Genesis 50:22-26
Exodus 1-19:6

Moses 1

Exodus 19:7-40:38
Psalm 90
Psalm 91
I Samuel 1 – 16:13
Psalm 23
I Samuel 16:14 – 19:11
Psalm 59
I Samuel 19:12 – 21:15
Psalms 34, 56
I Samuel 22:1, 2
Psalms 57, 142
I Samuel 22:3-23
Psalm 52
I Samuel 23
Psalms 54, 63
I Samuel 24 – 31
II Samuel 1 – 7
Psalm 30
II Samuel 8:1-14
Psalm 60
II Samuel 8:15 – 12:14
Psalms 51, 32
II Samuel 12:15 – 15:37
Psalms 3, 69
II Samuel 16 – 20
Psalms 64, 70
II Samuel 21, 22
Psalm 18
II Samuel 23, 24
Psalms 4 – 9, 11 – 17, 19 – 22, 24 – 29, 31, 35 – 41, 53, 55, 58, 61, 62,
Psalms 65, 68, 72, 86, 101, 103, 108 – 110, 138 – 141, 143 – 145
I Kings 1 – 4
Song of Solomon
I Kings 5 – 11
I Kings 12 – 22
II Kings 1 – 14:25
II Kings 14:26-29
II Kings 15 – 25
Psalms 1, 2, 10, 33, 43, 66, 67, 71, 89, 92 – 100,
Psalms 102, 104 – 106, 111 – 125, 127 – 136, 146 – 150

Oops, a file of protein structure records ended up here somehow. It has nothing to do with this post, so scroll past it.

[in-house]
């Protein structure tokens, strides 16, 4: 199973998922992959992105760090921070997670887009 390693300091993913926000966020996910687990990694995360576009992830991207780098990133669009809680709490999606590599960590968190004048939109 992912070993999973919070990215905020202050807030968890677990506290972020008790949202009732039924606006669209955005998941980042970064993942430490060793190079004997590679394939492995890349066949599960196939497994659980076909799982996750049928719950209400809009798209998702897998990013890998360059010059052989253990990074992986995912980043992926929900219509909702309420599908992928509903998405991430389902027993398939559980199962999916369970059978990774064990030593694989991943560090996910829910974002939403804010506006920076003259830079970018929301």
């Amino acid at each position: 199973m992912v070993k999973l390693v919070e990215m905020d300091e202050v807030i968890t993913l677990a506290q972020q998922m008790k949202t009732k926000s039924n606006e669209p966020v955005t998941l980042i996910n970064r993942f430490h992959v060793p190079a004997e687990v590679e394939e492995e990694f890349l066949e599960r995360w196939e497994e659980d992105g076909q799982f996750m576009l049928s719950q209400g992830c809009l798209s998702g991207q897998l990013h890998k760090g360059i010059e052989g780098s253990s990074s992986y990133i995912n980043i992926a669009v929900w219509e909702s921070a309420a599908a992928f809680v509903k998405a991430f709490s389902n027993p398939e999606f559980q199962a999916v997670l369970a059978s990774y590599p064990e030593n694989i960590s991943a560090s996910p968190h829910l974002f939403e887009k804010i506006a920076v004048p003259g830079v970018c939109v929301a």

I Chronicles 1 – 16
Psalms 42, 44 – 50, 73 – 85, 87, 88
I Chronicles 17 – 29
II Chronicles 1 – 21
II Chronicles 22
II Chronicles 23 – 26:8
Isaiah 1 – 5
II Chronicles 26:9 – 23
Isaiah 6
II Chronicles 27 – 32
Isaiah 7 – 66
II Chronicles 33, 34
II Chronicles 35
Jeremiah 1 – 6, 11, 12, 26, 7 – 10, 14 – 20, 35, 36, 45, 25, 46 – 49,
Jeremiah 13, 22 – 24, 27 – 29, 50, 51, 30 – 33, 21, 34, 37 – 39, 52:1-11

Helaman 8:21, Omni 1:15-17

Jeremiah 52:12-34, 40 – 44
II Chronicles 36:1 – 8
II Chronicles 36:9 – 10

1 Nephi 1-7

II Chronicles 36:11-21
Psalm 137
II Chronicles 36:22, 23
Ezra 1 – 5:1
Psalms 107, 126
Ezra 5:2 – 6:22
Ezra 7 – 10

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7 comments on “Books Of The Old Testament In Chronological Order